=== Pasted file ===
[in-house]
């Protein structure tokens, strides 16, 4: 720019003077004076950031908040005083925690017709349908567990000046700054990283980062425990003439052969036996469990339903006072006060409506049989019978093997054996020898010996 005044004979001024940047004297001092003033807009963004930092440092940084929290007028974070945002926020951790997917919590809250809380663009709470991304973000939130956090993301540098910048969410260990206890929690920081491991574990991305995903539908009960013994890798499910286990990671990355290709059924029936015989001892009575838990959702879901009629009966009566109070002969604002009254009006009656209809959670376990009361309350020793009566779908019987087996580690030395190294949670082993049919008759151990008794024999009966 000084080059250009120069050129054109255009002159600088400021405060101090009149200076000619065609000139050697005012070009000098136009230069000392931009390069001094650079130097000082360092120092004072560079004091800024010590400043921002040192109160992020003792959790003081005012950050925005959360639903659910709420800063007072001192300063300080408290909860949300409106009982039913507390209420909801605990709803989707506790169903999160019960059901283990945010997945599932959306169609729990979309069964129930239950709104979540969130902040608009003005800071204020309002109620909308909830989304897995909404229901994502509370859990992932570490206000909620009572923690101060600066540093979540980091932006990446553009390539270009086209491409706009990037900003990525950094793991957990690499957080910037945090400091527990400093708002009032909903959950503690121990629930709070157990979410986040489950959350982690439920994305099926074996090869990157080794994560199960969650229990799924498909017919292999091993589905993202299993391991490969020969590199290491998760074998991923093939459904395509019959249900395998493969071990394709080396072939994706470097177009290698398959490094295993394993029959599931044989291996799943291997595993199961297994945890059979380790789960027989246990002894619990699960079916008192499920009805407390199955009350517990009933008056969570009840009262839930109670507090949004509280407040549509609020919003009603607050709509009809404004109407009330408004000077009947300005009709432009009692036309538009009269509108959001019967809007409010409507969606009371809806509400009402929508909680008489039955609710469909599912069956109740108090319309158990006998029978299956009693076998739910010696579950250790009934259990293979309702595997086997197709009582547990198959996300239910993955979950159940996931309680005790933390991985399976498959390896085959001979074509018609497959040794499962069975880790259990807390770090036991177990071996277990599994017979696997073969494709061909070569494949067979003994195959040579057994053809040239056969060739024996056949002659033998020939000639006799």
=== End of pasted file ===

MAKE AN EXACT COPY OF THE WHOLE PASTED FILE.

[in-house]
């Protein structure tokens, strides 16, 4: 720019003077004076950031908040005083925690017709349908567990000046700054990283980062425990003439052969036996469990339903006072006060409506049989019978093997054996020898010996 005044004979001024940047004297001092003033807009963004930092440092940084929290007028974070945002926020951790997917919590809250809380663009709470991304973000939130956090993301540098910048969410260990206890929690920081491991574990991305995903539908009960013994890798499910286990990671990355290709059924029936015989001892009575838990959702879901009629009966009566109070002969604002009254009006009656209809959670376990009361309350020793009566779908019987087996580690030395190294949670082993049919008759151990008794024999009966 000084080059250009120069050129054109255009002159600088400021405060101090009149200076000619065609000139050697005012070009000098136009230069000392931009390069001094650079130097000082360092120092004072560079004091800024010590400043921002040192109160992020003792959790003081005012950050925005959360639903659910709420800063007072001192300063300080408290909860949300409106009982039913507390209420909801605990709803989707506790169903999160019960059901283990945010997945599932959306169609729990979309069964129930239950709104979540969130902040608009003005800071204020309002109620909308909830989304897995909404229901994502509370859990992932570490206000909620009572923690101060600066540093979540980091932006990446553009390539270009086209491409706009990037900003990525950094793991957990690499957080910037945090400091527990400093708002009032909903959950503690121990629930709070157990979410986040489950959350982690439920994305099926074996090869990157080794994560199960969650229990799924498909017919292999091993589905993202299993391991490969020969590199290491998760074998991923093939459904395509019959249900395998493969071990394709080396072939994706470097177009290698398959490094295993394993029959599931044989291996799943291997595993199961297994945890059979380790789960027989246990002894619990699960079916008192499920009805407390199955009350517990009933008056969570009840009262839930109670507090949004509280407040549509609020919003009603607050709509009809404004109407009330408004000077009947300005009709432009009692036309538009009269509108959001019967809007409010409507969606009371809806509400009402929508909680008489039955609710469909599912069956109740108090319309158990006998029978299956009693076998739910010696579950250790009934259990293979309702595997086997197709009582547990198959996300239910993955979950159940996931309680005790933390991985399976498959390896085959001979074509018609497959040794499962069975880790259990807390770090036991177990071996277990599994017979696997073969494709061909070569494949067979003994195959040579057994053809040239056969060739024996056949002659033998020939000639006799």